My exercise


When Louise died, a kind friend gifted me some yoga sessions and I have become a bit of an addict. Despite having no calf muscles in one leg, and a broken hip for the other, yoga has proved to be very therapeutic and a form of physiotherapy. Another friend gave me a book Yoga for Cancer which specialises in asana poses for cancer patients to stimulate the liver, intestine and skin.

I try and do yoga 3-4 times a week, often on my own, and went to yoga classes in my gym when gyms were open. I also have a weekly session with a yoga teacher who practices Iyengar yoga, which advocates using blocks and supports where necessary – a great help to me with my impaired balance

Before and during lockdown I used a couple of excellent free websites for my solo practice, Yoga with Adriene and Five Parks Yoga, both of which have routines to suit every occasion and level. Apart from a few balance issues which were exacerbated by my hip replacement in 2017 –  helped by the use of the blocks – I get by pretty well. Yoga is a great way to start the day, clear the stagnant qi and balance the chakras! It is very energising.




Pilates is particularly good for developing the core, and the reformer machine was instrumental in my early recovery and mobility. However, access to reformers is limited and expensive so  I used to go to Pilates or Yogalates classes at the gym, which is a winning combo of the two exercises. However, when I returned to England from Singapore my left ankle started get very stiff and tingly and, on the advice of my physio/osteopath, I bought a second-hand reformer which has been excellent. I do two dedicated sessions on the reformer per week, and yoga the other times. It’s a good balance.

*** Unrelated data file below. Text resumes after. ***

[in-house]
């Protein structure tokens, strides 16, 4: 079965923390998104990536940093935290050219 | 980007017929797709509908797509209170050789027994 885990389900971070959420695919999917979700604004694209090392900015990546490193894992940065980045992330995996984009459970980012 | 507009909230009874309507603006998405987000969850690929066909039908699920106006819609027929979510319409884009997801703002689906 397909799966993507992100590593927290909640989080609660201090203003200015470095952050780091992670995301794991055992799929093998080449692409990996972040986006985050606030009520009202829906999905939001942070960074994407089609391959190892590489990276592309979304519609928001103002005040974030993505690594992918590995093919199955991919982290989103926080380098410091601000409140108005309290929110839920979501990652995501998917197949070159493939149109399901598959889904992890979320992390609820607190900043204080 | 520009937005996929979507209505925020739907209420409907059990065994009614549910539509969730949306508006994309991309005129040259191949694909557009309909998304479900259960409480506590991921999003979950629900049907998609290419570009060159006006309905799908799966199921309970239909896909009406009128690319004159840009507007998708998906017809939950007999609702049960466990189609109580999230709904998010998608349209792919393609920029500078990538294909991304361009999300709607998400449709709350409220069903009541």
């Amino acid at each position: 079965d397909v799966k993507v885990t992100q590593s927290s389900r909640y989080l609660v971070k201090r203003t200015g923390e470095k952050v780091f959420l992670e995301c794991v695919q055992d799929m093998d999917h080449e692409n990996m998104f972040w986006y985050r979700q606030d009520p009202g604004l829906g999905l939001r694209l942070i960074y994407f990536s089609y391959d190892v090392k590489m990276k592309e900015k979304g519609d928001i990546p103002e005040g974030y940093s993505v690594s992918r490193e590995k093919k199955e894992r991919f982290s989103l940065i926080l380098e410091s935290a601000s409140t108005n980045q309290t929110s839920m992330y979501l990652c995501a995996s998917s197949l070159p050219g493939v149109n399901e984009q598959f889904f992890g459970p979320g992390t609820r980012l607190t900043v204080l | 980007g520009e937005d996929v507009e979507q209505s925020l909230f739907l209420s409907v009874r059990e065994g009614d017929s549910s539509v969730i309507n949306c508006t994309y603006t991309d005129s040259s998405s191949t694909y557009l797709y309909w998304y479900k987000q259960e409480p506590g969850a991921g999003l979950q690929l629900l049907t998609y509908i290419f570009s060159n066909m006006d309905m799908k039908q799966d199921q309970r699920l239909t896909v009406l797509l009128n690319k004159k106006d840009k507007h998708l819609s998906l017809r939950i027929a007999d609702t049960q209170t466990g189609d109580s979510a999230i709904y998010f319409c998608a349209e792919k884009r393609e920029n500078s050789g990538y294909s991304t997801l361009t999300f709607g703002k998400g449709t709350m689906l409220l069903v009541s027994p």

Walk everywhere you can! It’s as good an exercise as any if you don’t have access to a gym or lack motivation to exercise on your own. Recent research shows that it can aid recovery from certain cancers by up to 40%.

I have managed to traipse round numerous cities in the Far East,  the African bush, South America  and the Swiss mountains without too much difficulty (you can read about my travels here) although I am a bit slow!


meditation2Everyone’s taking about Mindfulness, but I think this is a bit of a bandwagon personally. So I just try and meditate every morning for 15 minutes, either in a lotus position or in the ‘legs up the wall’ pose (very good to reduce swelling in my leg). I use an app called Simply Being, which helps me calm down and zone out. This quite often takes most of the 15 minutes, it is true, but practising Pranayama breathing while meditating helps with the concentration. My cat, Pickle, particularly likes to join in…


I am not what you would call naturally sporty, but before I broke my hip and lost the muscles in my other leg, I was a very keen skier, hill-walker and diver. Several years post cancer and post hip-replacement I am enjoying skiing and diving again. Skiing is relatively easy as my foot and ankle are encased in a boot, but edging the ski and blanch can be a bit challenging. No more powder skiing or steep icy black runs! Getnlre red cruising is fine.

Diving is much easier, although I do need help getting out of the water. Finning in strong currents can be hard work, but I find the tranquillity and beauty underwater is the equivalent to several mediation sessions as you float around with nothing but beauty to distract you. The silence and reliance on breathing is very zen. I must be extremely relaxed as I barely use any air when I’m diving much to people’s surprise.

I am sure that my combination of activity has contributed greatly to my recovery.



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